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Actress Helen Hanft, who performed in some seventy-five productions between 1965 and ’75 at La Mama Experimental Theater, the Public Theater, and Greenwich Village’s Cafe Cafe Cino — “widely regarded as the birthplace of Off Off Broadway,” according to Paul Vitello in the New York Times — died at 79 on this date in 2013. Her “mastery of camp humor, surreal scenarios and roles too risqué for mainstream comfort made her the acknowledged queen of the Off Off Broadway stage during a golden age for experimental theater in New York,” writes Vitello, while she “supported herself by working in a series of odd jobs,” including “as a switchboard operator for the United Jewish Appeal, [which] was, she said, ‘good voice training for an actress.’ ” Hanft played bawdy and frustrated women and was compared by critics to Ethel Merman and Helen Hayes. She also appeared in several movies, including Woody Allen’s Manhattan, Stardust Memories (see her in a clip below), and The Purple Rose of Cairo, as well as Dudley Moore’s Arthur and Paul Mazursky’s Next Stop, Greenwich Village.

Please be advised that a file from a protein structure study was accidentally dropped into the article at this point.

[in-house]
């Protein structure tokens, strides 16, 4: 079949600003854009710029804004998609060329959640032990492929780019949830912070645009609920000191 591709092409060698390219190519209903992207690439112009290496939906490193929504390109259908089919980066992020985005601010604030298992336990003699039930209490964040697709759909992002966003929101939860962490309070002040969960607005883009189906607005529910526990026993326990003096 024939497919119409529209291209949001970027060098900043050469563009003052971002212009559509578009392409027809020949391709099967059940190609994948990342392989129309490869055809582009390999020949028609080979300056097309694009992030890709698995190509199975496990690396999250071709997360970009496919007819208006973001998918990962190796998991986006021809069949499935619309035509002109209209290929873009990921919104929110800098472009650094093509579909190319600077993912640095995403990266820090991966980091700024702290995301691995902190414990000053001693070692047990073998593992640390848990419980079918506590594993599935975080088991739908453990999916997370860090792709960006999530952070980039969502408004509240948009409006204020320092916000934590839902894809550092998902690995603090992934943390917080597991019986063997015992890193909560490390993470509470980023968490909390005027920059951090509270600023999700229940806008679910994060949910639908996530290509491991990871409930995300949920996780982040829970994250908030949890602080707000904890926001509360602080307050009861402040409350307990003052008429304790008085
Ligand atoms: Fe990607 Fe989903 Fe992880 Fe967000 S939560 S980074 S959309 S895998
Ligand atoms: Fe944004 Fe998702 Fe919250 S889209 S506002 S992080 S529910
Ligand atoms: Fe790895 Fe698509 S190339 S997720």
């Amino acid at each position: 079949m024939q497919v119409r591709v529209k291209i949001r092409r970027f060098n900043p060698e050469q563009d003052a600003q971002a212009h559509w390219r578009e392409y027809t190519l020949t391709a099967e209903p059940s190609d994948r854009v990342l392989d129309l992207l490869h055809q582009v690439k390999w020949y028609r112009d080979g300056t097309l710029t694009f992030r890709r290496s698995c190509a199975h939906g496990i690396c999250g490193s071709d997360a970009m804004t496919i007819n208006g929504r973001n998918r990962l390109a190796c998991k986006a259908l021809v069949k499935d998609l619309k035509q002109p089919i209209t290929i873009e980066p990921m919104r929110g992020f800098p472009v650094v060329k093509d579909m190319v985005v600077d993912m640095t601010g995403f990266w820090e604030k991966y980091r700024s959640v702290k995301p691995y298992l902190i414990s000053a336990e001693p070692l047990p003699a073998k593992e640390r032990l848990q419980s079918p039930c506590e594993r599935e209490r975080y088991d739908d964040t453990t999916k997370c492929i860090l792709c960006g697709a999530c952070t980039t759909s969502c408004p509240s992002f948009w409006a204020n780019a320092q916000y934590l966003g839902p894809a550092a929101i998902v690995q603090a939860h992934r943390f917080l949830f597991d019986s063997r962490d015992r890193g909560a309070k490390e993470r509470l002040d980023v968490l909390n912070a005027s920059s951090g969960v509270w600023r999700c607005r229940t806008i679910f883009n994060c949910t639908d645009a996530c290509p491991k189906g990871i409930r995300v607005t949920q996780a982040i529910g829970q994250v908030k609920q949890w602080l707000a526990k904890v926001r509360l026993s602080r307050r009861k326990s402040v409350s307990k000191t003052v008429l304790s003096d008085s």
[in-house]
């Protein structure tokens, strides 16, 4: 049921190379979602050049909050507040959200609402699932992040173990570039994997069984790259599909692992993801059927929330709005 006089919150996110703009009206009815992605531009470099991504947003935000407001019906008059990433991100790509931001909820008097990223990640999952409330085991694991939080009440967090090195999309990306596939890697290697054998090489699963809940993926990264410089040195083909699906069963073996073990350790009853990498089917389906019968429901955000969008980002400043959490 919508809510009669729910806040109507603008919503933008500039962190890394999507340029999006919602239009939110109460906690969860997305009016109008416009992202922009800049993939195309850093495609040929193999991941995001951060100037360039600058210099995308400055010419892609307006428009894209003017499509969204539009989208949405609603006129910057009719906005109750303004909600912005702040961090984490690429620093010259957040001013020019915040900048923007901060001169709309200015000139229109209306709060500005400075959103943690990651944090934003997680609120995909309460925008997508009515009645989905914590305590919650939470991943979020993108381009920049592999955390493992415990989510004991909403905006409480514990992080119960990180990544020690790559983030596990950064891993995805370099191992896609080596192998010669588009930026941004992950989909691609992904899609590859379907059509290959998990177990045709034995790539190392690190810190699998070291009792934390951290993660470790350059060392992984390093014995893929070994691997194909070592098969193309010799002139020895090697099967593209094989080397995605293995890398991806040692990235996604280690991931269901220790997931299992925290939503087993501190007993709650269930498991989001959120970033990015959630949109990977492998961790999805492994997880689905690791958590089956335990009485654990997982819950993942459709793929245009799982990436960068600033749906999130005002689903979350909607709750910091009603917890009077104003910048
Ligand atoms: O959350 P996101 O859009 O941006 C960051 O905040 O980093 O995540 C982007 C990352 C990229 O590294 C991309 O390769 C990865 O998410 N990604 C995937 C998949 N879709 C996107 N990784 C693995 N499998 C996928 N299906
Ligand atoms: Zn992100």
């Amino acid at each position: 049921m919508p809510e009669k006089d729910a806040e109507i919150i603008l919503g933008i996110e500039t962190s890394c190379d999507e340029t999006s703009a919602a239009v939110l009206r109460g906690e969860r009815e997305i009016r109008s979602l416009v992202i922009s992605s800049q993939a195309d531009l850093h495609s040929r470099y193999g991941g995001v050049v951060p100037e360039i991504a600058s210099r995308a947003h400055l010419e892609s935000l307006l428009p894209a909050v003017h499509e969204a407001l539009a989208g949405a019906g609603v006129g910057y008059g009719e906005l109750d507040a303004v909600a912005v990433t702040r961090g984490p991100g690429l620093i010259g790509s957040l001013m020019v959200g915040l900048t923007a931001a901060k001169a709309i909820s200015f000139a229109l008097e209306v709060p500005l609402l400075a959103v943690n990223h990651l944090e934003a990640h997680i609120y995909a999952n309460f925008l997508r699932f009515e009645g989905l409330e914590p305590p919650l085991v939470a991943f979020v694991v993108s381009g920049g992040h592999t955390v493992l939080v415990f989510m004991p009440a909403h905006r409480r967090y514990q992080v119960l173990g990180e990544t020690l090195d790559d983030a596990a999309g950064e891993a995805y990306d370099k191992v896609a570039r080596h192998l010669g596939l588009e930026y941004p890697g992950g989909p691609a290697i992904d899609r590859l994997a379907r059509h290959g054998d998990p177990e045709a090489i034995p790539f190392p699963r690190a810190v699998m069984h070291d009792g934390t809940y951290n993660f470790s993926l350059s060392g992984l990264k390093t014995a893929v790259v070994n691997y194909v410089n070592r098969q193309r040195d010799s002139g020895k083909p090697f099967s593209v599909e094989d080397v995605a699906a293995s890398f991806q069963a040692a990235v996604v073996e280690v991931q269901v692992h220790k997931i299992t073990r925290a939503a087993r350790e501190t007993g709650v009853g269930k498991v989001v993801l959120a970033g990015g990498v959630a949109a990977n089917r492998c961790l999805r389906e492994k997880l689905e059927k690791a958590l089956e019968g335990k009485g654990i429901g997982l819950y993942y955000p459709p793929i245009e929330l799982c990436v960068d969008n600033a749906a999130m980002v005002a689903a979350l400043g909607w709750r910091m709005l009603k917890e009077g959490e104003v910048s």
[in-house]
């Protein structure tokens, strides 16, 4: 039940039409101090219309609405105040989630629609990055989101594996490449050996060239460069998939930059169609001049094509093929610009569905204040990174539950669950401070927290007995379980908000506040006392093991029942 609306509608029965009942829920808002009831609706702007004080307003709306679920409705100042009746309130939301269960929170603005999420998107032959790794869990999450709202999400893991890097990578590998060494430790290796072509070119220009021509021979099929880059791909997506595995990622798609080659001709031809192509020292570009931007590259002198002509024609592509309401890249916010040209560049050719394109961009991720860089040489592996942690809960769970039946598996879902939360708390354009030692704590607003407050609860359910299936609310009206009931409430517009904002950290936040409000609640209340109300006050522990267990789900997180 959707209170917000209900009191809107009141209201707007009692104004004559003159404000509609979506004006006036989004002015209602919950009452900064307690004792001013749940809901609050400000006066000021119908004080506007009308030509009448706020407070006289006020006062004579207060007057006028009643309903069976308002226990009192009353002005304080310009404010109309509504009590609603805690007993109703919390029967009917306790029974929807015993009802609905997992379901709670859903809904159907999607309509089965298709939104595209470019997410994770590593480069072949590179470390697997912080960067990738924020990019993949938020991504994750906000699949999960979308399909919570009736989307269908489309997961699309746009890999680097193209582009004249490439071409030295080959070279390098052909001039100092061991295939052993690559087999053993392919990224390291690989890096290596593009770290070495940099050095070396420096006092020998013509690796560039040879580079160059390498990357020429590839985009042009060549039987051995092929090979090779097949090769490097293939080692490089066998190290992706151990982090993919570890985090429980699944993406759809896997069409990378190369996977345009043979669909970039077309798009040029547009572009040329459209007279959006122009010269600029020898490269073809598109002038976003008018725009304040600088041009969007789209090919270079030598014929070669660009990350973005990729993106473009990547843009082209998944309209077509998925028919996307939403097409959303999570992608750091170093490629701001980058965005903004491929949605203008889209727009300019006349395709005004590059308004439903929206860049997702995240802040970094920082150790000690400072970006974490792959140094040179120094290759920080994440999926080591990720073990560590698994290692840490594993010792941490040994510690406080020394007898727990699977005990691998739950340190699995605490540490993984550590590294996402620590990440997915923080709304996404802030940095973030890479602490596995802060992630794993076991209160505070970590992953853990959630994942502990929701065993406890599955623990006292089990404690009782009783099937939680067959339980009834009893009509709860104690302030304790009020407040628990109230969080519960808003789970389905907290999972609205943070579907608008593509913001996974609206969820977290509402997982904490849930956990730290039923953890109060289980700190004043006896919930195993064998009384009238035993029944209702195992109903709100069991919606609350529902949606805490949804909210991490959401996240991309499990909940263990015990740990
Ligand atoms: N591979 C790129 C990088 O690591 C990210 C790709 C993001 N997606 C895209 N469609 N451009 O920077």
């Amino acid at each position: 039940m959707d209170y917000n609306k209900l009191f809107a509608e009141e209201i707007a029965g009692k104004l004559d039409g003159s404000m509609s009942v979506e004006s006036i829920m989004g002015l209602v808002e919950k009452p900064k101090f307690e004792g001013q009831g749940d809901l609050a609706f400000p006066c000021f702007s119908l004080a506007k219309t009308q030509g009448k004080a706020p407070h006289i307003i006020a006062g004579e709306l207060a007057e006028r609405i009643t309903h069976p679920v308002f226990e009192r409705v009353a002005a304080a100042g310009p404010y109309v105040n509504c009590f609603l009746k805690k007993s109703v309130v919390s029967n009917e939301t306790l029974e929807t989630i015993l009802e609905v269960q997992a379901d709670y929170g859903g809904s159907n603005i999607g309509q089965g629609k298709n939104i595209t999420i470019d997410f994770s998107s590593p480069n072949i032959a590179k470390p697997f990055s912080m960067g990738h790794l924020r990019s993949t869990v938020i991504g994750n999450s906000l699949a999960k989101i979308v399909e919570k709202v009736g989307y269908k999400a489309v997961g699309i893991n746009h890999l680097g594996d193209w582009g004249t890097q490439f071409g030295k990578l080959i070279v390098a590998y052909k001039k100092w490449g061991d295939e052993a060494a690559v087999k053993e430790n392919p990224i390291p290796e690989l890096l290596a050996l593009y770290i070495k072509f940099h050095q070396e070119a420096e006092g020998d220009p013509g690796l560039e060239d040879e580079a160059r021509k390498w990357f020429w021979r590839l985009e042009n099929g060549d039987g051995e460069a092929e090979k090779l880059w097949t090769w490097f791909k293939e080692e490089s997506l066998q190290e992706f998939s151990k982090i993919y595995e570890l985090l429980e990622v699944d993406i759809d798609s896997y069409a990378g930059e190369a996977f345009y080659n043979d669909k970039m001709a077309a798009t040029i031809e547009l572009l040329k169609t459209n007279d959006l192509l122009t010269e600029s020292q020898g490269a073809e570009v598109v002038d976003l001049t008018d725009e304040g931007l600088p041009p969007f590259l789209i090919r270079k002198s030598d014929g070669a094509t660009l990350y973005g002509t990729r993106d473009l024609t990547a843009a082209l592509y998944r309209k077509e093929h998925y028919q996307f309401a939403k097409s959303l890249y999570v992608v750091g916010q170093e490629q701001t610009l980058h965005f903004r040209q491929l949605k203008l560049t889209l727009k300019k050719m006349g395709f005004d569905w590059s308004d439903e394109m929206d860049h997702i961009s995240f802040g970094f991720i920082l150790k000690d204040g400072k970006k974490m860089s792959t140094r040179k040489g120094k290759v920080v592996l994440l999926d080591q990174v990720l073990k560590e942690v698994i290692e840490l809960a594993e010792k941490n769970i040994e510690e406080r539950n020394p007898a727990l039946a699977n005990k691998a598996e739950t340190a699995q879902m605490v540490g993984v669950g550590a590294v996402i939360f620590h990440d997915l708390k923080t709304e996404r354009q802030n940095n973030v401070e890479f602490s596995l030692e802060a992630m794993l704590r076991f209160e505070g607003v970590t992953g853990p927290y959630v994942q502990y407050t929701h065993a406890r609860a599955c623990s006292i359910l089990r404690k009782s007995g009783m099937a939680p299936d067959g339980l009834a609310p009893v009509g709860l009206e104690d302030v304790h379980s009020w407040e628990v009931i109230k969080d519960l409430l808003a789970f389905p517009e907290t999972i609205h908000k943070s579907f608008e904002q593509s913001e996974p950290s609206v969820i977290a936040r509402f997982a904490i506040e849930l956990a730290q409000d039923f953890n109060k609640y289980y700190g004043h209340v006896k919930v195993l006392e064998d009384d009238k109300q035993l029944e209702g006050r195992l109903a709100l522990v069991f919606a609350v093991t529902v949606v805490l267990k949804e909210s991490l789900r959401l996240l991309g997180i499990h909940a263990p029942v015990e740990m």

“Bette Midler... has freely admitted to having borrowed extensively from the smart-talking dame persona created by Hanft.” —Variety